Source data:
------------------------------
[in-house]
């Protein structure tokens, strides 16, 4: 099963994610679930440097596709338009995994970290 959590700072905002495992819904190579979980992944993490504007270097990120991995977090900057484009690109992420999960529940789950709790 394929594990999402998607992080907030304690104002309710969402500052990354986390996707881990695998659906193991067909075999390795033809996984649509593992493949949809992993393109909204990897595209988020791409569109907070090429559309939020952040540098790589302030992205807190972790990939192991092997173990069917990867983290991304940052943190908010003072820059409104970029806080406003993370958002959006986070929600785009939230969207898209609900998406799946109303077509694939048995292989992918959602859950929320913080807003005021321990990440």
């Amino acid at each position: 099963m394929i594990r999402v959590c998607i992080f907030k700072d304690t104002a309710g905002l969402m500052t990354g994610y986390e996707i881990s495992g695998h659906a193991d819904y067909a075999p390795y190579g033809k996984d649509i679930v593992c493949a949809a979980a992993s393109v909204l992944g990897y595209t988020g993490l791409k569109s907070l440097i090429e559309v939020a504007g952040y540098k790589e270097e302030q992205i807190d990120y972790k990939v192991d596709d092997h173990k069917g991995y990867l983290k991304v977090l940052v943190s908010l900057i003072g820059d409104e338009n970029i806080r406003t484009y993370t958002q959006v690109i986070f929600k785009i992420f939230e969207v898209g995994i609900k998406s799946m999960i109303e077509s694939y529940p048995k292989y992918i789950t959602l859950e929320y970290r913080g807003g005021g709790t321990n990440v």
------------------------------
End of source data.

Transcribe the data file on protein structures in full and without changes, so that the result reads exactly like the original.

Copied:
[in-house]
């Protein structure tokens, strides 16, 4: 099963994610679930440097596709338009995994970290 959590700072905002495992819904190579979980992944993490504007270097990120991995977090900057484009690109992420999960529940789950709790 394929594990999402998607992080907030304690104002309710969402500052990354986390996707881990695998659906193991067909075999390795033809996984649509593992493949949809992993393109909204990897595209988020791409569109907070090429559309939020952040540098790589302030992205807190972790990939192991092997173990069917990867983290991304940052943190908010003072820059409104970029806080406003993370958002959006986070929600785009939230969207898209609900998406799946109303077509694939048995292989992918959602859950929320913080807003005021321990990440």
């Amino acid at each position: 099963m394929i594990r999402v959590c998607i992080f907030k700072d304690t104002a309710g905002l969402m500052t990354g994610y986390e996707i881990s495992g695998h659906a193991d819904y067909a075999p390795y190579g033809k996984d649509i679930v593992c493949a949809a979980a992993s393109v909204l992944g990897y595209t988020g993490l791409k569109s907070l440097i090429e559309v939020a504007g952040y540098k790589e270097e302030q992205i807190d990120y972790k990939v192991d596709d092997h173990k069917g991995y990867l983290k991304v977090l940052v943190s908010l900057i003072g820059d409104e338009n970029i806080r406003t484009y993370t958002q959006v690109i986070f929600k785009i992420f939230e969207v898209g995994i609900k998406s799946m999960i109303e077509s694939y529940p048995k292989y992918i789950t959602l859950e929320y970290r913080g807003g005021g709790t321990n990440v």